God looked out for me by allowing me to be pregnant at the same time with one of my dear sister-friends from church, Jane. She was five weeks ahead of me. She had a girl. We both were first-time moms experiencing the highs and lows of pregnancy in a foreign country. I genuinely appreciate Jane and her husband, Paul. Anyone who knows me knows I ask an endless amount of questions. Thankfully Jane has always been patient enough to answer them to the best of her ability. It was great to have someone to talk to that understood the season I was undergoing, because they, too were going through it themselves. Post-Korea, I’m sure we will all still be connected with each other because of our shared experience here.

Then there is my Chinese-Jamaican-Canadian Mama, Joanne who went above and beyond to make sure The Thompsons were situated well at home. One of the most significant lessons I learned from Joanne, W’lynn don’t be afraid to ask for help there are plenty of people here willing to help you.” Her sound advice was what made me adjust to motherhood so quickly.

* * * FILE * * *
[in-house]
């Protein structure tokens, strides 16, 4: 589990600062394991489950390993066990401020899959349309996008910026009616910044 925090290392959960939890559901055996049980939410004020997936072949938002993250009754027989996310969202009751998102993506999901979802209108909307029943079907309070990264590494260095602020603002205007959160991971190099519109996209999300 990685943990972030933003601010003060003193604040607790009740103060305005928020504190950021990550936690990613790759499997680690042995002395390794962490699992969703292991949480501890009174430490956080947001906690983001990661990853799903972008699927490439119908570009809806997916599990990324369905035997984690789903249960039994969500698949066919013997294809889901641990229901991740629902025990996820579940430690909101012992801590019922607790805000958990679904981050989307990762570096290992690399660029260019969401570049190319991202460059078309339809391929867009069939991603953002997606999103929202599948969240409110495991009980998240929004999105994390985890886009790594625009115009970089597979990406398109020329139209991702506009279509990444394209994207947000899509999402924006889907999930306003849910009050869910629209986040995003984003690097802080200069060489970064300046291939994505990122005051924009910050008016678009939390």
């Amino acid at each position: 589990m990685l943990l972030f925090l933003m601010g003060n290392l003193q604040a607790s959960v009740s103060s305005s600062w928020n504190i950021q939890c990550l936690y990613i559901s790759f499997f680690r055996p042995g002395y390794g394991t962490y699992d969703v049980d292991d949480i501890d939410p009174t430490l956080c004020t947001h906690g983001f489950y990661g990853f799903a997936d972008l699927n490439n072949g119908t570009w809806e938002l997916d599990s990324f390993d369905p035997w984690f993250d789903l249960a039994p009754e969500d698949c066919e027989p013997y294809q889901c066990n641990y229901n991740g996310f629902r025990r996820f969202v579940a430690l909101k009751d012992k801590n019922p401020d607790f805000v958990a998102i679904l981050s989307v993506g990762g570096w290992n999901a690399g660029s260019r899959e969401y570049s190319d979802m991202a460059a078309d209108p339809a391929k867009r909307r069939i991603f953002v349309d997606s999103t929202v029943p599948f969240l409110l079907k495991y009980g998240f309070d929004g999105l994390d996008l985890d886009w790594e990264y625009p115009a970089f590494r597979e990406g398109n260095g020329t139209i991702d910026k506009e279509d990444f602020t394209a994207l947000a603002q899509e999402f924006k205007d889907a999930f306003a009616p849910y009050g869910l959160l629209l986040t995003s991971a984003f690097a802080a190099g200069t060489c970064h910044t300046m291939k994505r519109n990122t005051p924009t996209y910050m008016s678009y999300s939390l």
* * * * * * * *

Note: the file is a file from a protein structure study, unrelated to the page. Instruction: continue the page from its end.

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I can’t forget my Jamaican Queen Heather and my Bajan beauty Tisha who traveled about two hours to assist me at home throughout this month. Heather — in the midst of preparing for her final exams, graduation, exit out of Korea, and just the overall chaos of transitions — made time for me and my growing family. My Bajan beauty Tisha was committed to helping me. She always gifted me with endless laughter and joy.  A rare gift for a first-time mom that’s often sleep deprived. These two women made me feel at peace as I adjusted to my new role as a mother.

I cannot forget the elders that serve at EM: Lovely Sue, Grace, Heather and countless others that kept on checking in and sending meals our way- the love was remarkable and unprecedented.

Although 2017 has had its ups and downs, it will always be my most memorable year. Out of the challenges, there were always endless blessings of love waiting for me to acknowledge its existence. Life lessons I will cherish forever. As the dawn of 2018 approaches, I look forward to my family’s transition back to the United States but more on that another time. Happy New Year Everybody!